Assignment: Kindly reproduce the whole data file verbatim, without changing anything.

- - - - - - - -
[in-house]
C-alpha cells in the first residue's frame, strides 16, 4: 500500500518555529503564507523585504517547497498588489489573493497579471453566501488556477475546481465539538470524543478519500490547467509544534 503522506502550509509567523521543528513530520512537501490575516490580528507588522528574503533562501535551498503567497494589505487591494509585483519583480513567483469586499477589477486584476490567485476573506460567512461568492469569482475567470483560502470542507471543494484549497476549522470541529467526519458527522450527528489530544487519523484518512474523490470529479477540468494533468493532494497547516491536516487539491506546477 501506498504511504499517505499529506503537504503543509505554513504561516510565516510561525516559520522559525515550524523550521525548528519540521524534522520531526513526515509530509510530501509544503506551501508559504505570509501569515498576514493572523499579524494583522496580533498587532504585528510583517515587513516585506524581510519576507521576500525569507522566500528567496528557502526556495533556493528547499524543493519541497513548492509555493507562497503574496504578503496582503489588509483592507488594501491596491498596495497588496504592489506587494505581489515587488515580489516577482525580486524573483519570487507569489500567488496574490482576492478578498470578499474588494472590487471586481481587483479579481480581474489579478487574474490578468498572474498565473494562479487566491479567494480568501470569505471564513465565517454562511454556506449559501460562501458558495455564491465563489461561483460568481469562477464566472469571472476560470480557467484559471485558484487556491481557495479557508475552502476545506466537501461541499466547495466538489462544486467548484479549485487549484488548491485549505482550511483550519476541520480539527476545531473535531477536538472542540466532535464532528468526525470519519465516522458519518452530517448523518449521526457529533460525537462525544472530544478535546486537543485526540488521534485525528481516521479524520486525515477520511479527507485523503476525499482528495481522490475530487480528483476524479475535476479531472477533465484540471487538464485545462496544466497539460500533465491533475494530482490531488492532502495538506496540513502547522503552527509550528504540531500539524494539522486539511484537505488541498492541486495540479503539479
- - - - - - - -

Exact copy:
[in-house]
C-alpha cells in the first residue's frame, strides 16, 4: 500500500518555529503564507523585504517547497498588489489573493497579471453566501488556477475546481465539538470524543478519500490547467509544534 503522506502550509509567523521543528513530520512537501490575516490580528507588522528574503533562501535551498503567497494589505487591494509585483519583480513567483469586499477589477486584476490567485476573506460567512461568492469569482475567470483560502470542507471543494484549497476549522470541529467526519458527522450527528489530544487519523484518512474523490470529479477540468494533468493532494497547516491536516487539491506546477 501506498504511504499517505499529506503537504503543509505554513504561516510565516510561525516559520522559525515550524523550521525548528519540521524534522520531526513526515509530509510530501509544503506551501508559504505570509501569515498576514493572523499579524494583522496580533498587532504585528510583517515587513516585506524581510519576507521576500525569507522566500528567496528557502526556495533556493528547499524543493519541497513548492509555493507562497503574496504578503496582503489588509483592507488594501491596491498596495497588496504592489506587494505581489515587488515580489516577482525580486524573483519570487507569489500567488496574490482576492478578498470578499474588494472590487471586481481587483479579481480581474489579478487574474490578468498572474498565473494562479487566491479567494480568501470569505471564513465565517454562511454556506449559501460562501458558495455564491465563489461561483460568481469562477464566472469571472476560470480557467484559471485558484487556491481557495479557508475552502476545506466537501461541499466547495466538489462544486467548484479549485487549484488548491485549505482550511483550519476541520480539527476545531473535531477536538472542540466532535464532528468526525470519519465516522458519518452530517448523518449521526457529533460525537462525544472530544478535546486537543485526540488521534485525528481516521479524520486525515477520511479527507485523503476525499482528495481522490475530487480528483476524479475535476479531472477533465484540471487538464485545462496544466497539460500533465491533475494530482490531488492532502495538506496540513502547522503552527509550528504540531500539524494539522486539511484537505488541498492541486495540479503539479